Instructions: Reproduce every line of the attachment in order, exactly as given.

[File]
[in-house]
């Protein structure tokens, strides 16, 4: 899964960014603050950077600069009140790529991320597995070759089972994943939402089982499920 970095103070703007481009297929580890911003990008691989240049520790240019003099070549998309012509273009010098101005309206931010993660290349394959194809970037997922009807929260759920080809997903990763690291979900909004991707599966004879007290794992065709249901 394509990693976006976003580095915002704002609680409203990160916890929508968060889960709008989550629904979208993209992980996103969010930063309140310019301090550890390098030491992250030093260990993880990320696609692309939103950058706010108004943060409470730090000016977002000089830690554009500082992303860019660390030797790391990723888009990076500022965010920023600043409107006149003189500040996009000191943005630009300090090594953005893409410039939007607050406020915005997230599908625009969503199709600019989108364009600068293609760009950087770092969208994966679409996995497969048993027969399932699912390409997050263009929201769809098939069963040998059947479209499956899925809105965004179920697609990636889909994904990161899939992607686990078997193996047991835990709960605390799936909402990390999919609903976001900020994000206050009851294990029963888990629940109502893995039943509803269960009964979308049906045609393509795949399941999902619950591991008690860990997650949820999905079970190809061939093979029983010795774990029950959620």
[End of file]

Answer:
[in-house]
């Protein structure tokens, strides 16, 4: 899964960014603050950077600069009140790529991320597995070759089972994943939402089982499920 970095103070703007481009297929580890911003990008691989240049520790240019003099070549998309012509273009010098101005309206931010993660290349394959194809970037997922009807929260759920080809997903990763690291979900909004991707599966004879007290794992065709249901 394509990693976006976003580095915002704002609680409203990160916890929508968060889960709008989550629904979208993209992980996103969010930063309140310019301090550890390098030491992250030093260990993880990320696609692309939103950058706010108004943060409470730090000016977002000089830690554009500082992303860019660390030797790391990723888009990076500022965010920023600043409107006149003189500040996009000191943005630009300090090594953005893409410039939007607050406020915005997230599908625009969503199709600019989108364009600068293609760009950087770092969208994966679409996995497969048993027969399932699912390409997050263009929201769809098939069963040998059947479209499956899925809105965004179920697609990636889909994904990161899939992607686990078997193996047991835990709960605390799936909402990390999919609903976001900020994000206050009851294990029963888990629940109502893995039943509803269960009964979308049906045609393509795949399941999902619950591991008690860990997650949820999905079970190809061939093979029983010795774990029950959620």